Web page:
How to Conduct Ethical Depositions

Defending or taking depositions is something common when dealing with litigation. Developing facts can be a helpful tool, but potential abuses by a lawyer or the potential risks for them can be an issue. There are several high-profile decisions where courts have punished lawyers for showing improper conduct in depositions. As such, disregarding the rules which govern proper deposition conduct may pose serious risks for lawyers and their clients.

The sanctions can be severe, and they can range from fines to bar grievances. Appropriate conduct during a deposition means more than simply refraining from contentious conduct with the opposing witnesses or their attorneys. Let’s look at some tips that should help guide lawyers properly interact with their own witnesses both preceding a deposition and during.

Preparing Your Witnesses

Depositions can already be stressful situations, but they can be even more stressful if witnesses are not properly prepared. When preparing witnesses, it is imperative that attorneys follow certain ethical rules. Preparation is important but knowing the boundaries which should be respected is just as important. The reason for that is that inappropriate conduct can arise even before a witness takes to the stand.

Predeposition meetings are always helpful in preparing witnesses but most attorneys take certain steps to ensure that they do not unintentionally coach witnesses. Helping witnesses fabricate responses to questions they may receive or suggesting that they withhold or even alter certain facts may conflict with an attorney’s duty to be honest.

The ABA Model Rules of Professional Conduct state in Rule 3.3 that a “lawyer shall not knowingly […] offer evidence that the lawyer knows to be false. If a lawyer, the lawyer’s client, or a witness called by the lawyer, has offered material evidence and the lawyer comes to know of its falsity, the lawyer shall take reasonable remedial measures, including, if necessary, disclosure to the tribunal.” The comments state that this rule applies whenever an attorney is representing a client in ancillary proceedings, such as depositions. “Thus […] a lawyer [must] take reasonable remedial measures if the lawyer comes to know that a client who is testifying in a deposition has offered evidence that is false.”

If a client provides false testimony and the attorney knows this, comment [10] to the rule provides the “reasonable remedial measures” which the attorney is obliged to take. First, they can “remonstrate with the client confidentially, advise the client of the lawyer’s duty of candor to the tribunal and seek the client’s cooperation with respect to the withdrawal or correction of the false statements or evidence.” Otherwise, the attorney may withdraw from the representation. If that is not permitted, they must address the court and disclose enough information “as is reasonably necessary to remedy the situation, even if doing so requires the lawyer to reveal information that otherwise would be protected by Rule 1.6.”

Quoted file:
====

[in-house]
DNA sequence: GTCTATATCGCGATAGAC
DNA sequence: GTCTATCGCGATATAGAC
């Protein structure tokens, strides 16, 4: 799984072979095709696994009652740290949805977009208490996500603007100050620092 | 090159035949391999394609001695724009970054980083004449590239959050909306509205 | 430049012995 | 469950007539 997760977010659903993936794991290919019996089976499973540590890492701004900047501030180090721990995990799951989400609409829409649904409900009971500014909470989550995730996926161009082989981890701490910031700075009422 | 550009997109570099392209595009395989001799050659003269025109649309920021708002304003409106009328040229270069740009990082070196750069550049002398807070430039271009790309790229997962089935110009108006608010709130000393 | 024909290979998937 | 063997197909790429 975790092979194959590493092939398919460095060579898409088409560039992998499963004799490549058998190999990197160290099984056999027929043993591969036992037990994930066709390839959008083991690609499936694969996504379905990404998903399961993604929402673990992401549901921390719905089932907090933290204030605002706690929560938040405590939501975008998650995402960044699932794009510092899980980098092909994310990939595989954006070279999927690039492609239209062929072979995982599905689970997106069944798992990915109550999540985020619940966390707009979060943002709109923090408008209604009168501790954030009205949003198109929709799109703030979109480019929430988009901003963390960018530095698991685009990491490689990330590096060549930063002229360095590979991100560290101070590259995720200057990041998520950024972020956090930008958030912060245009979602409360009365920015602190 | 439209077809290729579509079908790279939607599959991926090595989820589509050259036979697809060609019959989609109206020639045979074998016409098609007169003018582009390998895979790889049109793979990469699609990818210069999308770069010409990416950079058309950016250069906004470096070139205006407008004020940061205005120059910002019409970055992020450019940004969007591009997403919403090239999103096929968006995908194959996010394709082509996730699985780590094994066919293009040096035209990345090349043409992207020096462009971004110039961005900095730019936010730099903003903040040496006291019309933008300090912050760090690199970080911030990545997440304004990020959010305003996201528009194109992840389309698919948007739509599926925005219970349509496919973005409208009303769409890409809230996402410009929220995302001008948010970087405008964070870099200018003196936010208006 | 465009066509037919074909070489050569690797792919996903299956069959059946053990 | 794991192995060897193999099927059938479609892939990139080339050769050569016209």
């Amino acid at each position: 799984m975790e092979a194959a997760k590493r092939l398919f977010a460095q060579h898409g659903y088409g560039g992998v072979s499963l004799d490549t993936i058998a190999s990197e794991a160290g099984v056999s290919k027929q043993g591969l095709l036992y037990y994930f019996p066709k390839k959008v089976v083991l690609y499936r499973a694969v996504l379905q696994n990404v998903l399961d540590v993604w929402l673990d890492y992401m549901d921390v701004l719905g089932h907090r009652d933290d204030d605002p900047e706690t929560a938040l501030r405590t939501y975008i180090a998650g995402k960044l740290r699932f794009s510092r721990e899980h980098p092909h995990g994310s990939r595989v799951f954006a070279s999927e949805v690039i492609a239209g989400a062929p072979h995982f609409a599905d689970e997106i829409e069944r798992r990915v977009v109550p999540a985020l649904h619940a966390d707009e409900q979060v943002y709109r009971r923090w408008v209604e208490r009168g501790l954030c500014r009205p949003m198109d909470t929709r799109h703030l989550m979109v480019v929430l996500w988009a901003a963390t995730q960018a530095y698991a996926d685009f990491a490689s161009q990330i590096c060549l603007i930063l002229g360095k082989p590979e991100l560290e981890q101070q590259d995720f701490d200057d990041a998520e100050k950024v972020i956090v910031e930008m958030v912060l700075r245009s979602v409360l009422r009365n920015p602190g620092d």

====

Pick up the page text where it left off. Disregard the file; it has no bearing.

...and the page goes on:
Having a Conference with the Witness During the Deposition

Conferring with the deponent during a deposition is a grey area that varies depending on jurisdiction. There are some courts which follow Hall v. Clifton Precision, 150F.R.D. 525 (E.D. Pa. 1993) which completely forbids it.

Many jurisdictions don’t take such a strict approach and they forbid conferences only in situations where a question is pending. Other jurisdictions allow conferences during breaks from the deposition but warn that the subjects discussed are discoverable unless they are privileged.

There are some courts in Georgia which have entered orders that contain guidelines for depositions which do not allow private conferences between a deponent and their lawyer during the deposition, unless the reason is establishing whether a privilege should be asserted or not.

If a court or jurisdiction has no specific rules regarding the matter, Model Rule of Professional Conduct 3.4 typically prohibits any attorney from assisting their clients in providing false testimony or obstructing other parties from accessing evidence. Comment [1] notes that “improperly influencing witnesses” threatens fairness in the adversary system.

If the parties to litigation may find further instruction helpful, they have the possibility of requesting that the court enter an order which sets forth deposition guidelines which address conferences between attorneys and their clients during depositions.

Always Obey the Rules

It is always a good idea to review any relevant rules governing a deposition’s scope, nature of objections, and related motions before attending a deposition. Without a judge being present, an attorney is typically expected to self-regulate and conduct depositions as they normally would at trial. In order to ensure compliant deposition conduct, understanding all the relevant rules is essential.

The Federal Rules of Civil Procedure’s rules 30 and 32 establish some types of permissible objections, while also providing the basis for motions to either limit or terminate a deposition and addressing the waiver of some objections. It’s always best to consult your jurisdiction’s local rules for any guidelines or procedures regarding depositions.

Drawing clear lines around what constitutes proper deposition conduct and what doesn’t can be difficult. However, attorneys can take steps to familiarize themselves with the rules and as a result, reduce their risks of sanctions, embarrassment, or providing unsatisfactory representation to their clients.